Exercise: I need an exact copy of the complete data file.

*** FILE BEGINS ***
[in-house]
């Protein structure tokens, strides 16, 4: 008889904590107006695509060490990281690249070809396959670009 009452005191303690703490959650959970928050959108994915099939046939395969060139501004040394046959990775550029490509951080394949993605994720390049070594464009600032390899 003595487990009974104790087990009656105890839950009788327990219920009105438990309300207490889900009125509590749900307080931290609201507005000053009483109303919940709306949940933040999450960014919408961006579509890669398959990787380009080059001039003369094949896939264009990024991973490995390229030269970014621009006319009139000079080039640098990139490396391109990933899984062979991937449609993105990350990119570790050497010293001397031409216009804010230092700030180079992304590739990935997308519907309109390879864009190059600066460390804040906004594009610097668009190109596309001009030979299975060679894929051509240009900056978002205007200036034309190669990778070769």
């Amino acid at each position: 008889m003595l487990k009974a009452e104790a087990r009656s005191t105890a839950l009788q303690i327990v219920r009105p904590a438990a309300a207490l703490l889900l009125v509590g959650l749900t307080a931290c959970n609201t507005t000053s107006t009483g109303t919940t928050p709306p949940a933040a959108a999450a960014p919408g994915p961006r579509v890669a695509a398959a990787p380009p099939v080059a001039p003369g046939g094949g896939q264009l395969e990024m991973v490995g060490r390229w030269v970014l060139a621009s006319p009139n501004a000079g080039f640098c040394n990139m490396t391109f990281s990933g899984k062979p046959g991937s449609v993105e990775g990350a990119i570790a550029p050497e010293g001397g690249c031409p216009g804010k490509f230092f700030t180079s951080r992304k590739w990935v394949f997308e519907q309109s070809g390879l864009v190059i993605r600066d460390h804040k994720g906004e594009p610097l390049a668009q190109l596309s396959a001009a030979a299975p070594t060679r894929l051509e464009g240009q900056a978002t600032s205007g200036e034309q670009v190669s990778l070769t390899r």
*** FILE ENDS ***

[in-house]
């Protein structure tokens, strides 16, 4: 008889904590107006695509060490990281690249070809396959670009 009452005191303690703490959650959970928050959108994915099939046939395969060139501004040394046959990775550029490509951080394949993605994720390049070594464009600032390899 003595487990009974104790087990009656105890839950009788327990219920009105438990309300207490889900009125509590749900307080931290609201507005000053009483109303919940709306949940933040999450960014919408961006579509890669398959990787380009080059001039003369094949896939264009990024991973490995390229030269970014621009006319009139000079080039640098990139490396391109990933899984062979991937449609993105990350990119570790050497010293001397031409216009804010230092700030180079992304590739990935997308519907309109390879864009190059600066460390804040906004594009610097668009190109596309001009030979299975060679894929051509240009900056978002205007200036034309190669990778070769």
């Amino acid at each position: 008889m003595l487990k009974a009452e104790a087990r009656s005191t105890a839950l009788q303690i327990v219920r009105p904590a438990a309300a207490l703490l889900l009125v509590g959650l749900t307080a931290c959970n609201t507005t000053s107006t009483g109303t919940t928050p709306p949940a933040a959108a999450a960014p919408g994915p961006r579509v890669a695509a398959a990787p380009p099939v080059a001039p003369g046939g094949g896939q264009l395969e990024m991973v490995g060490r390229w030269v970014l060139a621009s006319p009139n501004a000079g080039f640098c040394n990139m490396t391109f990281s990933g899984k062979p046959g991937s449609v993105e990775g990350a990119i570790a550029p050497e010293g001397g690249c031409p216009g804010k490509f230092f700030t180079s951080r992304k590739w990935v394949f997308e519907q309109s070809g390879l864009v190059i993605r600066d460390h804040k994720g906004e594009p610097l390049a668009q190109l596309s396959a001009a030979a299975p070594t060679r894929l051509e464009g240009q900056a978002t600032s205007g200036e034309q670009v190669s990778l070769t390899r």